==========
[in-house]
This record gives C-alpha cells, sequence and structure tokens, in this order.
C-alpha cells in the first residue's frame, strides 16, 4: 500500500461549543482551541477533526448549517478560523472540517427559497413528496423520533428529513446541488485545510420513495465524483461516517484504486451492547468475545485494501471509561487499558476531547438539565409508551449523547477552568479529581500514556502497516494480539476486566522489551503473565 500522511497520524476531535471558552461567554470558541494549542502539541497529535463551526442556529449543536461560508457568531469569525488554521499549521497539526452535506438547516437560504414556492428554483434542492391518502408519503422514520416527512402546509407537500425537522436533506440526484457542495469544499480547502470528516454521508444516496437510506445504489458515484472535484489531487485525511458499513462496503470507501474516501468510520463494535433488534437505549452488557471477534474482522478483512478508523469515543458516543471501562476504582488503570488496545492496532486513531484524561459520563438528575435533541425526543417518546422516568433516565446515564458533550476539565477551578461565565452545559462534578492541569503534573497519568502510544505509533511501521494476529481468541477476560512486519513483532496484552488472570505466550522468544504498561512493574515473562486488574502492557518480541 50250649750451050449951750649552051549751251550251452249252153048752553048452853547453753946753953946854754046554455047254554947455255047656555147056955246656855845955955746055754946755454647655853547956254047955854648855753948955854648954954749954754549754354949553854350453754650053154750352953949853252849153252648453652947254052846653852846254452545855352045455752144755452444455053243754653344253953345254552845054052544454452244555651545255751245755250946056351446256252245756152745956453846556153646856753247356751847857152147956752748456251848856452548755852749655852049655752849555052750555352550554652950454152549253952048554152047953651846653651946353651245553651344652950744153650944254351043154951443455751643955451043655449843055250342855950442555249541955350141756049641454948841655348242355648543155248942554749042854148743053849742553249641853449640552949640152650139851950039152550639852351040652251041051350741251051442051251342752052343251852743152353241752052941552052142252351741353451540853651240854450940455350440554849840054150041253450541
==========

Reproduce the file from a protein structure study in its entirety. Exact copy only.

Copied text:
[in-house]
This record gives C-alpha cells, sequence and structure tokens, in this order.
C-alpha cells in the first residue's frame, strides 16, 4: 500500500461549543482551541477533526448549517478560523472540517427559497413528496423520533428529513446541488485545510420513495465524483461516517484504486451492547468475545485494501471509561487499558476531547438539565409508551449523547477552568479529581500514556502497516494480539476486566522489551503473565 500522511497520524476531535471558552461567554470558541494549542502539541497529535463551526442556529449543536461560508457568531469569525488554521499549521497539526452535506438547516437560504414556492428554483434542492391518502408519503422514520416527512402546509407537500425537522436533506440526484457542495469544499480547502470528516454521508444516496437510506445504489458515484472535484489531487485525511458499513462496503470507501474516501468510520463494535433488534437505549452488557471477534474482522478483512478508523469515543458516543471501562476504582488503570488496545492496532486513531484524561459520563438528575435533541425526543417518546422516568433516565446515564458533550476539565477551578461565565452545559462534578492541569503534573497519568502510544505509533511501521494476529481468541477476560512486519513483532496484552488472570505466550522468544504498561512493574515473562486488574502492557518480541 50250649750451050449951750649552051549751251550251452249252153048752553048452853547453753946753953946854754046554455047254554947455255047656555147056955246656855845955955746055754946755454647655853547956254047955854648855753948955854648954954749954754549754354949553854350453754650053154750352953949853252849153252648453652947254052846653852846254452545855352045455752144755452444455053243754653344253953345254552845054052544454452244555651545255751245755250946056351446256252245756152745956453846556153646856753247356751847857152147956752748456251848856452548755852749655852049655752849555052750555352550554652950454152549253952048554152047953651846653651946353651245553651344652950744153650944254351043154951443455751643955451043655449843055250342855950442555249541955350141756049641454948841655348242355648543155248942554749042854148743053849742553249641853449640552949640152650139851950039152550639852351040652251041051350741251051442051251342752052343251852743152353241752052941552052142252351741353451540853651240854450940455350440554849840054150041253450541